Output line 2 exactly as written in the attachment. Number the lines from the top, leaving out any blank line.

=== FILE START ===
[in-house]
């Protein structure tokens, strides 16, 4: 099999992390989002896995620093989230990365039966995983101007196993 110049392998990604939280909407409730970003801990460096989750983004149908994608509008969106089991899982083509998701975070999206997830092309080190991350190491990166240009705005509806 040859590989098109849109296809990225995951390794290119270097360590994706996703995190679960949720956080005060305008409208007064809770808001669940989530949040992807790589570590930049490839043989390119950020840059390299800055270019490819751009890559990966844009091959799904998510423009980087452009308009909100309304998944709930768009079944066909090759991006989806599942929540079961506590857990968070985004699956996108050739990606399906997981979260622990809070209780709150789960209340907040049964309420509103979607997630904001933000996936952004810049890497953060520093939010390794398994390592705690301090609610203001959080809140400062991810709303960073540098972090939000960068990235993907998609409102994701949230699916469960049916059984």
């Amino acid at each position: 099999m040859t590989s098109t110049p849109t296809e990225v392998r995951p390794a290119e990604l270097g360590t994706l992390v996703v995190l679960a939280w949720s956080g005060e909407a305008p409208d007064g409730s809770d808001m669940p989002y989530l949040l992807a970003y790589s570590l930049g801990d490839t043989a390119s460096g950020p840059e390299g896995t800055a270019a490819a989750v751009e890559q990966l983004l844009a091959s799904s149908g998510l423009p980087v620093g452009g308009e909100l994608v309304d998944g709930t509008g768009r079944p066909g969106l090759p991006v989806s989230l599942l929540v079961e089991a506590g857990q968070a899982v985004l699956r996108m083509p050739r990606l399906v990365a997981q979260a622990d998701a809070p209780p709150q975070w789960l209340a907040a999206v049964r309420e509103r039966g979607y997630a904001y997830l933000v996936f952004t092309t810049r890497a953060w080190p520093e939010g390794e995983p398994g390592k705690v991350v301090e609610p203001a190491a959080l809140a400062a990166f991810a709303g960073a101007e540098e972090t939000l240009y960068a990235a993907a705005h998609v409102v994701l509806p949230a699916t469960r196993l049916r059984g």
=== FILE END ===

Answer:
């Protein structure tokens, strides 16, 4: 099999992390989002896995620093989230990365039966995983101007196993 110049392998990604939280909407409730970003801990460096989750983004149908994608509008969106089991899982083509998701975070999206997830092309080190991350190491990166240009705005509806 040859590989098109849109296809990225995951390794290119270097360590994706996703995190679960949720956080005060305008409208007064809770808001669940989530949040992807790589570590930049490839043989390119950020840059390299800055270019490819751009890559990966844009091959799904998510423009980087452009308009909100309304998944709930768009079944066909090759991006989806599942929540079961506590857990968070985004699956996108050739990606399906997981979260622990809070209780709150789960209340907040049964309420509103979607997630904001933000996936952004810049890497953060520093939010390794398994390592705690301090609610203001959080809140400062991810709303960073540098972090939000960068990235993907998609409102994701949230699916469960049916059984």